Skill Challenges represent a team effort to accomplish an out-of-combat goal and take a variable amount of time. Once presented with a Skill Challenge, individual PCs can choose how they want to contribute to the party’s overall success, and may utilize whatever skills they can reason is appropriate. Sometimes, an attack roll or saving throw can be used instead of a skill at the GM’s discretion. The difficulty of the check is usually equal to the APL +5 for easy, +10 for average, +15 for difficult, +20 for very difficult. The GM may apply modifiers, or assign players involved the challenge different DCs depending on the skills they decide to use.
Players will be notified when they’re in a skill challenge. Everyone is asked what skill they’re using and the reason they’re using that skill. Based on the explanation, the GM determines whether they’re rolling against the easy, average, or difficult or very difficult DC.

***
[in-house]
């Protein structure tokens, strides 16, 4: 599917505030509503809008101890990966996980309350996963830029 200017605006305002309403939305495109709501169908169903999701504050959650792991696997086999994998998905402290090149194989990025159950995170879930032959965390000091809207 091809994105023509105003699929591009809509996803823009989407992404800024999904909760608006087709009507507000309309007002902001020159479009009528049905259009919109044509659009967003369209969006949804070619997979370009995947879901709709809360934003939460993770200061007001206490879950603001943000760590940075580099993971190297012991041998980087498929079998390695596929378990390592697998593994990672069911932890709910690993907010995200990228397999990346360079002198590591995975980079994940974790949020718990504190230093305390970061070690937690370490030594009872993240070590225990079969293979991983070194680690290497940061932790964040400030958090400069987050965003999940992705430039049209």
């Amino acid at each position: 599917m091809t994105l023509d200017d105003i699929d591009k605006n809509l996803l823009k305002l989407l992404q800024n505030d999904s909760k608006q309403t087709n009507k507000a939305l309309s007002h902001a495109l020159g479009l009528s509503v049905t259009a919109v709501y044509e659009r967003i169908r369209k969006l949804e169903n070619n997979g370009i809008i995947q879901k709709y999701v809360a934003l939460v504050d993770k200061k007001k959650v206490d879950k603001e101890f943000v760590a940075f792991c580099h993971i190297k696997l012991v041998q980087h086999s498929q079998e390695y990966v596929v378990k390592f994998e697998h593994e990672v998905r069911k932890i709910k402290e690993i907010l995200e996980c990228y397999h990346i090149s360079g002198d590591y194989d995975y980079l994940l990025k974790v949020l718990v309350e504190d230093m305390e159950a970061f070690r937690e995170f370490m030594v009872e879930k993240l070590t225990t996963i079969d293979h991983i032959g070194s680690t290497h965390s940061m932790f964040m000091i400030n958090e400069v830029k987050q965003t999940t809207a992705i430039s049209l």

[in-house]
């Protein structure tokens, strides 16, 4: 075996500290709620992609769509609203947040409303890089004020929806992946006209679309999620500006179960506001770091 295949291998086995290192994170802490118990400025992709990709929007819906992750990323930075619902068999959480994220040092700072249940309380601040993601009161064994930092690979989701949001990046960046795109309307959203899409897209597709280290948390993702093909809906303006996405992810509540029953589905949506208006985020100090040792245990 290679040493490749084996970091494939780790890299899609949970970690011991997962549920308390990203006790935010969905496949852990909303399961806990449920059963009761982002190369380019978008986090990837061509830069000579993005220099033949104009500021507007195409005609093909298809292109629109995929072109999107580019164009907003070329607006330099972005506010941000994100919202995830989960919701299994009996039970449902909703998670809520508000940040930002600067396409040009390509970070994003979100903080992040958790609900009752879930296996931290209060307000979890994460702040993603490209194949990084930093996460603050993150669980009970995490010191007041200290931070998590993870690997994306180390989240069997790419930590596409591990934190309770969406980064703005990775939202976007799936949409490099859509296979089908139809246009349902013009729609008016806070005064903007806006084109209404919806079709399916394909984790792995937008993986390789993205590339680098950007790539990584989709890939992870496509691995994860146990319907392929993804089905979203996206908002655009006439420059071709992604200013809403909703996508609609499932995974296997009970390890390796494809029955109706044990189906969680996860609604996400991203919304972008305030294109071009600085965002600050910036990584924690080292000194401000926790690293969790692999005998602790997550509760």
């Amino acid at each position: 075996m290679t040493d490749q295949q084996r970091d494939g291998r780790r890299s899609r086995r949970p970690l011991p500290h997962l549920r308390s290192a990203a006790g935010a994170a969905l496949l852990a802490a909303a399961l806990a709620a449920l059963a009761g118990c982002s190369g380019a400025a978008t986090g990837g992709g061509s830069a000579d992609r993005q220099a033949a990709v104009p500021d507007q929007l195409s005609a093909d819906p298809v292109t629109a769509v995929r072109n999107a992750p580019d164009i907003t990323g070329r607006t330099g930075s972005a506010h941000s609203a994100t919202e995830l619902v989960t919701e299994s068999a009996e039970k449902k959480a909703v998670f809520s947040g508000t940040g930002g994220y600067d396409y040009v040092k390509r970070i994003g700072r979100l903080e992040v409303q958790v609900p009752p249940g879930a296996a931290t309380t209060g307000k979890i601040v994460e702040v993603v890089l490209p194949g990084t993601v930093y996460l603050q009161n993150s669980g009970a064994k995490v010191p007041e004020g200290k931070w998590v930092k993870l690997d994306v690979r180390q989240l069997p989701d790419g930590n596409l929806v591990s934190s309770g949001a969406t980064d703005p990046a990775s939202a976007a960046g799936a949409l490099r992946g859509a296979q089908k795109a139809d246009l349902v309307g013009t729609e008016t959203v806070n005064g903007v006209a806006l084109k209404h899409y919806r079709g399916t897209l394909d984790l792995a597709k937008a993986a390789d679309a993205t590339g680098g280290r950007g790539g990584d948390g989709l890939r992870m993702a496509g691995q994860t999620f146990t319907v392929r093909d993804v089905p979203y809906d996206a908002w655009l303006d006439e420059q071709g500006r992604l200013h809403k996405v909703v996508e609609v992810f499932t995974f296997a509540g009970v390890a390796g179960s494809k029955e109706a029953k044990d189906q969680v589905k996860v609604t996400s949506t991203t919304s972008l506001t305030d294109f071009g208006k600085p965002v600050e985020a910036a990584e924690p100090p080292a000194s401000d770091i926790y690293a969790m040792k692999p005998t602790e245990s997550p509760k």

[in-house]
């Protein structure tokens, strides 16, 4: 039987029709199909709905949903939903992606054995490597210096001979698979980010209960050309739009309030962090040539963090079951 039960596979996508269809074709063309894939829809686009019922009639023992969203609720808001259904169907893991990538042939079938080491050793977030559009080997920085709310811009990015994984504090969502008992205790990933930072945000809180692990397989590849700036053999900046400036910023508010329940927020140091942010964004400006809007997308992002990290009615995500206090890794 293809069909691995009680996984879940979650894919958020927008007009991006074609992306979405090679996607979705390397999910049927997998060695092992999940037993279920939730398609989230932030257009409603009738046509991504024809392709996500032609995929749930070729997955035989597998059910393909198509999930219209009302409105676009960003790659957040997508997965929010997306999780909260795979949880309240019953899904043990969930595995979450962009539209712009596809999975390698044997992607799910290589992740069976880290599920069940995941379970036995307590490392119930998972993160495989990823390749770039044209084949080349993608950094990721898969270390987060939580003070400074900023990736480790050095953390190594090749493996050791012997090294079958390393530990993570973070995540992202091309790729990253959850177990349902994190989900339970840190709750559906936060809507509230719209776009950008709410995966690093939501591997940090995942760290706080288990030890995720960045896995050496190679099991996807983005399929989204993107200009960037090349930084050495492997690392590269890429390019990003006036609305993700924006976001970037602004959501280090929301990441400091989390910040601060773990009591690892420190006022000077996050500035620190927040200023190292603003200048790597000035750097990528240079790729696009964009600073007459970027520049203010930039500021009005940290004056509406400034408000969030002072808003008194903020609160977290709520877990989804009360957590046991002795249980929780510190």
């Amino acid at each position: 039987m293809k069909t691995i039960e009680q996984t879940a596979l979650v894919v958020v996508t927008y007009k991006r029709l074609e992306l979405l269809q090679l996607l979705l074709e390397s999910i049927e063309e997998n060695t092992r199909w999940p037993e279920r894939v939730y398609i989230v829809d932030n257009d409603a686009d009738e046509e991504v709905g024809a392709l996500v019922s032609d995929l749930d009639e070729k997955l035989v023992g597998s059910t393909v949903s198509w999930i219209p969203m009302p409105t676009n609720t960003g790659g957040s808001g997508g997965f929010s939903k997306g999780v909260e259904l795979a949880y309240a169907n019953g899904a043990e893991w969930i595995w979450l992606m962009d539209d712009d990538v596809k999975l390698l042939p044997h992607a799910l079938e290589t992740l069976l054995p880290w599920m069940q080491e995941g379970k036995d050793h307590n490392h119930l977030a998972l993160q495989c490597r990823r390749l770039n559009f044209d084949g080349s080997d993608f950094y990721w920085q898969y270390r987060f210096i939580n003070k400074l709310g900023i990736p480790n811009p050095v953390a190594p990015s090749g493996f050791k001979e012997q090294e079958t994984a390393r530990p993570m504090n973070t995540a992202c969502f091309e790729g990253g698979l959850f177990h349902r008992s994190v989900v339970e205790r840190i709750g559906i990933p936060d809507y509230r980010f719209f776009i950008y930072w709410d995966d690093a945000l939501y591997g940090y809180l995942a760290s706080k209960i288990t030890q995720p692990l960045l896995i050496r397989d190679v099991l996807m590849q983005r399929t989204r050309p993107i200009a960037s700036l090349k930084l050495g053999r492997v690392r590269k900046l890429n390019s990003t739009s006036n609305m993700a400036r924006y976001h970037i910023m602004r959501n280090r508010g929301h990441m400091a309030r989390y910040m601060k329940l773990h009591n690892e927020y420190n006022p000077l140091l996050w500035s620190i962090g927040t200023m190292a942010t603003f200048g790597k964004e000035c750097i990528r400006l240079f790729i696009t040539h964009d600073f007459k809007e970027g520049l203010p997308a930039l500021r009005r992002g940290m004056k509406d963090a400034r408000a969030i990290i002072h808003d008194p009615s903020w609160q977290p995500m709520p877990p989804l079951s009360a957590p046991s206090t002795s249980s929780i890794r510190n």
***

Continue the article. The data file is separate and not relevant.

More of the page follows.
Success or failure is measured in 5 degrees.
· 4 successes is a spectacular success.
· 3 successes is a moderate success.
· 2 successes is neither a success or failure.
· 1 success is a moderate failure.
· 0 successes is a spectacular failure.
Note the system requires the successful contributions of at least 4 people to spectacularly succeed. A player may decide to aid another, assuring another player’s success, rather than try for a success of his own, but doing so may sacrifice the possibility of getting a spectacular success if the party has 4 people or less. Companions creatures and hirelings can only aid another in skill challenges.
Players may all use the same skill or a combination of skills. If they succeed with a varied combination of skills, the GM may provide another advantage, perk, or bonus to their success.